To millions of people around the world, the young poet Amanda Gorman represents hope, change and the promise of a better America.
But to a security guard on Friday night, the young African American woman represented a potential threat to public safety.
The Harvard-educated Gorman, who won wide acclaim with her inauguration poem urging the nation to confront the injustices of the past and work to create a better future, says she was tailed by a security guard on her walk home.
Gorman, who lives in Los Angeles, wrote on Twitter that as she approached her building, the guard demanded to know if she lived there. "You look suspicious," he allegedly said.
"I showed my keys & buzzed myself into my building," the 22-year-old Gorman wrote. "He left, no apology. This is the reality of black girls: One day you're called an icon, the next day, a threat.
"In a sense, he was right," the former National Youth Poet Laureate added. "I AM A THREAT: a threat to injustice, to inequality, to ignorance. Anyone who speaks the truth and walks with hope is an obvious and fatal danger to the powers that be."
Gorman rose to national prominence after being tapped to write a poem for President-elect Joe Biden's inauguration. In an interview with NPR, Gorman explained that in preparing her poem, she researched the work of past inaugural poets, and looked to orators who have spoken not just about an America divided, but also the possibility of an America united.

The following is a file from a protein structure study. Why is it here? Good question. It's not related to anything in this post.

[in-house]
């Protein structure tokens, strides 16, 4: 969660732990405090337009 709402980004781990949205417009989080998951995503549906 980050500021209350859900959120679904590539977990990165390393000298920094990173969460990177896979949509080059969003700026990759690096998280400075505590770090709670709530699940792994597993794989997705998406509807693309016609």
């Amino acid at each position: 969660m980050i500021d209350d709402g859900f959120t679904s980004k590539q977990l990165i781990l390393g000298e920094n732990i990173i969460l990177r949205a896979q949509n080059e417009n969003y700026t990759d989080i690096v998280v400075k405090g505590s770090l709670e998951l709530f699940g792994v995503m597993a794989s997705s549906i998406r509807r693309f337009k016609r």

The poem was halfway finished when a pro-Trump mob attacked the Capitol on Jan. 6. Gorman added a verse to refer to the insurrection:
We've seen a force that would shatter our nation rather than share it,
Would destroy our country if it meant delaying democracy.
And this effort very nearly succeeded.
But while democracy can be periodically delayed,
It can never be permanently defeated.
In this truth, in this faith we trust.
For while we have our eyes on the future,
History has its eyes on us.
Gorman's words and impassioned delivery made her the breakout star of President Biden's inauguration. Her poem, entitled "The Hill We Climb," envisions an America that continually course-corrects, with an eye toward creating a future committed to all cultures.
"If we merge mercy with might, and might with right, then love becomes our legacy and change our children's birthright," she wrote. "So let us leave behind a country better than the one we were left."
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